The Nighttime Microphysics RGB helped again to delineate small areas of locally dense fog on the late evening of the 21st and the early morning hours of the 22nd. The Terra MODIS image below (image 1) valid at 0347 UTC shows fog (white-aqua colors) already beginning to develop in the narrow valleys cutting through the far southern end of the Cumberland Plateau in northeastern Alabama, as high clouds in association with a front boundary cleared the region (red-colored clouds). Fog shows up especially well in the Paint Rock River Valley in NE Alabama…a valley which is prone to fog formation during about any month of the year, particularly following rain events. Notice the extent of the fog though in the valleys of eastern Kentucky, which is much larger in extent. This first image was disseminated to collaborative offices before midnight local time, and would have been available for midnight shift forecasters, allowing them to easily see locations of developing fog. Due to the resolution of the imagery and the effiiciency it provides for fog detection, it could be helpful for limiting the extent of areas under advisory, and allowing for more descriptive impacts in advisory products (i.e., fog mainly in valley locations, fog across portions of Hwy 72 north of Scottsboro, etc).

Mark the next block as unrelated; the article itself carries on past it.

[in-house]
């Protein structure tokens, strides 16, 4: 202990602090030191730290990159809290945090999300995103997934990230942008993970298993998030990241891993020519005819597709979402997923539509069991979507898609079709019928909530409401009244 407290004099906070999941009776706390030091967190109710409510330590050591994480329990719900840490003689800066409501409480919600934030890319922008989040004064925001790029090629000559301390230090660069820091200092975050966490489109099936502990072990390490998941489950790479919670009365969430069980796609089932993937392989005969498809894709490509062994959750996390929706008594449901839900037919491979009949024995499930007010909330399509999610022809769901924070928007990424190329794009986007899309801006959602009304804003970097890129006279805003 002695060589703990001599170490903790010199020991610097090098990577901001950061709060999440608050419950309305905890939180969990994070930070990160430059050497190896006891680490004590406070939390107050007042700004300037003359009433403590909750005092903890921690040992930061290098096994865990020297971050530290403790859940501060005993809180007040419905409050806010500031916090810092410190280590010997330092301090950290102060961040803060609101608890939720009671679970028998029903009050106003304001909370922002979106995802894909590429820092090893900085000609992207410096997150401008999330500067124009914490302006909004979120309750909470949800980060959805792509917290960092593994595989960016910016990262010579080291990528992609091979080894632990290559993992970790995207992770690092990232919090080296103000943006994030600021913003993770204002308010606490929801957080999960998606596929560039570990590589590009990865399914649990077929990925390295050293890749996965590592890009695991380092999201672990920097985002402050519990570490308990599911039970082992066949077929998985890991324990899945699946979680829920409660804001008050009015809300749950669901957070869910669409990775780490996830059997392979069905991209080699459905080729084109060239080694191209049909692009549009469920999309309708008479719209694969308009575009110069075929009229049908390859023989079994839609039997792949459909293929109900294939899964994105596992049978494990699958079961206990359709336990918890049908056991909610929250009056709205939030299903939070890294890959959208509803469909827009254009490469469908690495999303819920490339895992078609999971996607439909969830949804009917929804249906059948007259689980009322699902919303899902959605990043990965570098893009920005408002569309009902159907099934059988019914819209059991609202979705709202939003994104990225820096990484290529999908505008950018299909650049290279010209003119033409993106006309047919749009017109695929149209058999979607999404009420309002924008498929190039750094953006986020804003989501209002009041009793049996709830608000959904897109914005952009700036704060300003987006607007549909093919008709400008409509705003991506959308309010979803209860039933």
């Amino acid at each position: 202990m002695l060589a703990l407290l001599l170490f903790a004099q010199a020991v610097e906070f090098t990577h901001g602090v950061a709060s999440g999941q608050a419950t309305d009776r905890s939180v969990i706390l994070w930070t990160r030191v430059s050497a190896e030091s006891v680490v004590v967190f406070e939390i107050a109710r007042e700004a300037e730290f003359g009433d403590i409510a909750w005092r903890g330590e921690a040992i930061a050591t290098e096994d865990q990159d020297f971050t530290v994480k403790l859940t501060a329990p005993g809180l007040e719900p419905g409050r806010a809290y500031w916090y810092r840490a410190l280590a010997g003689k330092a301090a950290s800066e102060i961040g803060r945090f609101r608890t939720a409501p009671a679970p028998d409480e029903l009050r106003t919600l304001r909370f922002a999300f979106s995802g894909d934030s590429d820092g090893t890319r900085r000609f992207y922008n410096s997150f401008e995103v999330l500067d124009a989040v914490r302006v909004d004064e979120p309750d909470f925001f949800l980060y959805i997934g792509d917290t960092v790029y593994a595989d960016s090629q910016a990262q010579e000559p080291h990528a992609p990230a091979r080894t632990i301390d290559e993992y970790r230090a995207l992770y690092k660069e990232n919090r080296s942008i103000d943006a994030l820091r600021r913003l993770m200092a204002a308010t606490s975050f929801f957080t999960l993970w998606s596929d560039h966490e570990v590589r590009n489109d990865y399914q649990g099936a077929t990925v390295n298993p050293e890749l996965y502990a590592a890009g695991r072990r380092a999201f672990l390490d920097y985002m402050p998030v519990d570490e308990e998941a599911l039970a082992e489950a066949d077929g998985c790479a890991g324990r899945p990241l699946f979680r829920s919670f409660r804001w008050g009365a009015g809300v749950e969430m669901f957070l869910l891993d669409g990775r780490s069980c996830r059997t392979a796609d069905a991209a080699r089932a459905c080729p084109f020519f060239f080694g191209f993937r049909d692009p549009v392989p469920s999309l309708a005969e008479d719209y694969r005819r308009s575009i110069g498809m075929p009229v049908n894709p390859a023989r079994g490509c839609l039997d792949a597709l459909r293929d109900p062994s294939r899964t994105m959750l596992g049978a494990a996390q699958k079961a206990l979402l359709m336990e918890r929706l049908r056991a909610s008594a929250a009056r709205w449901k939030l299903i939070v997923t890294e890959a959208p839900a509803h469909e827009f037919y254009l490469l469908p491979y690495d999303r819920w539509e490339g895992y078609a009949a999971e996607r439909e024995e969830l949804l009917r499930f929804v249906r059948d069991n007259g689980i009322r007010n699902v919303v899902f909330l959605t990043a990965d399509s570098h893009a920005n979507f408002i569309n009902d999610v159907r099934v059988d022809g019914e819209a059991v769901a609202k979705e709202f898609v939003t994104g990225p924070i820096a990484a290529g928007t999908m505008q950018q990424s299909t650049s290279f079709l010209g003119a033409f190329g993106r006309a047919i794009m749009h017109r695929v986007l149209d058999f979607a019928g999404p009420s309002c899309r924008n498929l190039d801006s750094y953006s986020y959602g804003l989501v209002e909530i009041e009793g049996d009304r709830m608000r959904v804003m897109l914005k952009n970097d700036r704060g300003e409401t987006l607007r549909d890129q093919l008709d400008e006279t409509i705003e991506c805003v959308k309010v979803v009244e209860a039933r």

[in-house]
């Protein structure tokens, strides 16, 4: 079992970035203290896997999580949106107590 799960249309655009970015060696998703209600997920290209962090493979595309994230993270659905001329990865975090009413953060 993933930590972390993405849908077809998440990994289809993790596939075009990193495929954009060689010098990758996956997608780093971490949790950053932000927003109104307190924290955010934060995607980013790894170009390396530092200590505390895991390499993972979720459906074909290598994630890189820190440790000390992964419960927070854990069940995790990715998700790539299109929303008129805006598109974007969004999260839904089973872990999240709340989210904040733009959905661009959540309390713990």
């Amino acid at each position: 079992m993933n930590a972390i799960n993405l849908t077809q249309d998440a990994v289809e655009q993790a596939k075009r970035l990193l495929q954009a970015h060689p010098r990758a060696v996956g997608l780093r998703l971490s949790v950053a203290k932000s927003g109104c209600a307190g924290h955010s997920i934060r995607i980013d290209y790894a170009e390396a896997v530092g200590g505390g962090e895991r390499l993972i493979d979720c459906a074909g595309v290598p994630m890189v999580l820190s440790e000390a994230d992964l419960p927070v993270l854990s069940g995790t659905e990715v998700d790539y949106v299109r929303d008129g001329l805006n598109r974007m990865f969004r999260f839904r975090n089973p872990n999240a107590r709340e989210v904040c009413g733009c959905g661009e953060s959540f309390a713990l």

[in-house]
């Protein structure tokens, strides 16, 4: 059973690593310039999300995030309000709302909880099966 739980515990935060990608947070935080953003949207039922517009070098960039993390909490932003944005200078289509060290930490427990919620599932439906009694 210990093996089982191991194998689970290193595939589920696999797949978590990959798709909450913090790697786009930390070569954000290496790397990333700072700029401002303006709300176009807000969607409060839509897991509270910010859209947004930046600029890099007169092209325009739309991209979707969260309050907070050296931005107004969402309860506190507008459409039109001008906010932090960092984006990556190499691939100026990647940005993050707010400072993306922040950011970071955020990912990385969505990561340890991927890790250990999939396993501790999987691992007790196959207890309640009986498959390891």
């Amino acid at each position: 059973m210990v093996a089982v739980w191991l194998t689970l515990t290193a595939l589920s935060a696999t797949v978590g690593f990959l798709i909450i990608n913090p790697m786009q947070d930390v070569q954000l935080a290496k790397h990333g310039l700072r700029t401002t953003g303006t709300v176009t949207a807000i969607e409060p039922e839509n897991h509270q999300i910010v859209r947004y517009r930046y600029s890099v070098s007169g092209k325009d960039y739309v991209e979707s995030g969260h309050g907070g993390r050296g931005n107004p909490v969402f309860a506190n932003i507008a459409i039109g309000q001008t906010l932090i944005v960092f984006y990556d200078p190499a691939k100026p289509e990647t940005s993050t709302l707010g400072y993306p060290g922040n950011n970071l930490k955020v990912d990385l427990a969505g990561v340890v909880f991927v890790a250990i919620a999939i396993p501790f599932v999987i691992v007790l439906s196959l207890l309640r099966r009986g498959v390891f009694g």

The fog became locally dense in some, if not most, of these locations. Observations from Fort Payne during the morning indicated visibility at or below 1/4 statue miles from 0500 UTC through 1300 UTC. Interestingly, as the loop of available VIIRS and MODIS images shows that morning (image 2), the fog did not become widespread, but was confined mainly to the narrow river valleys of the region. Also, the subdued nature of the colors in the DeKalb Valley (Ft Payne) suggests the fog was probably quite shallow.
Notice the the fog could also be observed in the VIIRS Day/Night Band imagery valid at 0658 UTC in most of the valley locations, but becomes difficult to discern in the DeKalb Valley near Ft. Payne due to the presence of the city lights.